Training Grant in Cancer Prevention and Control in Priority Populations

The overarching goal of the Cancer Prevention and Control (CPC) in Priority Populations postdoctoral research training program is to launch the careers of a new generation of clinical and non-clinical researchers who are prepared to apply a multidisciplinary approach to CPC research targeting priority populations. The program will recruit candidates who show promise as future multidisciplinary CPC investigators; provide outstanding mentorship; foster a multidisciplinary team science environment; and facilitate the attainment of academic career and life skills needed to pursue and sustain long-term success as independent investigators.

We offer a two-year post-doctoral Research Fellowship in Cancer Prevention and Control with a focus on priority populations who are disproportionately vulnerable to develop and/or suffer from cancer. Ideal candidates are physicians who have completed an accredited clinical residency or graduates of PhD or equivalent programs in relevant fields (e.g., clinical psychology, epidemiology, health psychology, anthropology). All fellows will conduct mentored research and will be eligible to earn a Master of Science in Clinical Research (MSCR) through completion of a tailored curriculum integrating biological, medical, psychological, epidemiologic, behavioral, and community perspectives in cancer prevention and control. Stipend and tuition are provided along with an allowance for travel and research expenses. We seek applicants with a commitment to our program's aims who have aspirations for an academic research career.

The CPC Research Training Program includes over 25 faculty researchers and numerous students and research staff. Research foci include cancer prevention and screening, health disparities, comparative effectiveness, behavioral and health psychology, genetics, cancer education, molecular epidemiology, symptom control, palliative care, and more. This fellowship is being offered jointly through the Division of General Internal Medicine and the Tisch Cancer Institute at the Icahn School of Medicine at Mount Sinai.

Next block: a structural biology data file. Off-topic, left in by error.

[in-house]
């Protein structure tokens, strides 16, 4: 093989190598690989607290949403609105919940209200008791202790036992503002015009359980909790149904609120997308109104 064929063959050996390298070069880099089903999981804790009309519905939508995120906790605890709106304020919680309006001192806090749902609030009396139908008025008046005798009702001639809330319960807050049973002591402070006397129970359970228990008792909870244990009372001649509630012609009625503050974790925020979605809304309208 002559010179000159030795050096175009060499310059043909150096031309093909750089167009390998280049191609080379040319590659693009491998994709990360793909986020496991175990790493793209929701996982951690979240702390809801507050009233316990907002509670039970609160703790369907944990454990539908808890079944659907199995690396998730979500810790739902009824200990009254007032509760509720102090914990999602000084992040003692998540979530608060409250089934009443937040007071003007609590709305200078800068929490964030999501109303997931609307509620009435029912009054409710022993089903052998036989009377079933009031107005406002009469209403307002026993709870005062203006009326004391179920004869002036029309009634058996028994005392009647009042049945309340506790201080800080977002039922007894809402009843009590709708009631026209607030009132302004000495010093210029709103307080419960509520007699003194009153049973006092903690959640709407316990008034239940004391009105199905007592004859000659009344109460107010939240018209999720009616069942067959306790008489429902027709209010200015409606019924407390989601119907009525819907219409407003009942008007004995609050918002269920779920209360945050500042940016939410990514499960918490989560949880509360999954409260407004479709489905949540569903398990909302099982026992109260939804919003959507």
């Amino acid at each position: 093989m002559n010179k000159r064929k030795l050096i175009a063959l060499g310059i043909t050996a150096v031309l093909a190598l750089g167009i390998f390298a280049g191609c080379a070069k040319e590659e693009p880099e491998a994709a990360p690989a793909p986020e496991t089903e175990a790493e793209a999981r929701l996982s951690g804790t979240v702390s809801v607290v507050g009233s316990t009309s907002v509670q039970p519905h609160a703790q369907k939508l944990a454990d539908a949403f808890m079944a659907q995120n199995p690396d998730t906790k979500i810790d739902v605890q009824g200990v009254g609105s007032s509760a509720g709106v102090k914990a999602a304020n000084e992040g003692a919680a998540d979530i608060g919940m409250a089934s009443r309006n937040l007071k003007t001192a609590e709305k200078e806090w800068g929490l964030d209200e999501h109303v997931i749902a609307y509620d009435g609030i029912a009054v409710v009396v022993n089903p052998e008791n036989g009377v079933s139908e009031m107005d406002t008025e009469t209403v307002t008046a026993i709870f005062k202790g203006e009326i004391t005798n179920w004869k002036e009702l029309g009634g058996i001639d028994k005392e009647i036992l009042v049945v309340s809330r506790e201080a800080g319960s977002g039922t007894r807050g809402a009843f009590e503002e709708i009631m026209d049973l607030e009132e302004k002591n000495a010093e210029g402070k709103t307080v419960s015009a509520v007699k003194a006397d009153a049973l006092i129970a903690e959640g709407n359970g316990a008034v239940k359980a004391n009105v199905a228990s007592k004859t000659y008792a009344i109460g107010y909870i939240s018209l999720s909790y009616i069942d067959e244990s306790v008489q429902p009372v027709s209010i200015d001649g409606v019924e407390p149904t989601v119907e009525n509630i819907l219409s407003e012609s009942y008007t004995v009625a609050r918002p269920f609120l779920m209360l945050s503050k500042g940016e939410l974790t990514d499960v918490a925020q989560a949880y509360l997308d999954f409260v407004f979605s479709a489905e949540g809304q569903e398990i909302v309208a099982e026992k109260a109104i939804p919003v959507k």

The program’s goals are to: 1) Provide a tailored curriculum integrating biological, medical, epidemiologic, behavioral, and community perspectives in CPC research in priority populations; 2) Promote interdisciplinary approaches to CPC research; and 3) Foster multidisciplinary research careers in CPC among trainees through mentored research. Read more about our curriculum.

The core mentoring faculty is multidisciplinary, including experts in cancer prevention and screening, health disparities, comparative effectiveness, behavioral psychology, genetics, molecular epidemiology, and palliative care. Read about our mentors

This is a non-ACGME program.

We accept applications in a rolling fashion in the fall-winter preceding the fellowship start date (July 1 of each year). To apply, submit the following here

  1. A cover letter describing yourself and your interests in the CPC post-doctoral fellowship training; 
  2. Your curriculum vitae; 
  3. Information about your citizenship and/or visa status. 

Three letters of recommendation will be required after the initial screening process, though these can be sent initially if desired. Letters of recommendation should be from faculty members who are familiar with the applicant's qualifications. One of these letters must be from the director of the current or most recent clinical training program. 

Please direct all inquiries to: 

Name: Brenda Abreu
Title: Program Coordinator
Address: 17 East 102nd Street, 6th Floor West, Room D6-137, New York, NY 10029
Phone: (212) 824-7425
Fax: (212) 824-2317

Minority Applicants 
We encourage members of underrepresented minority groups to apply. Many research projects conducted by the faculty focus on the care of minority or underserved populations.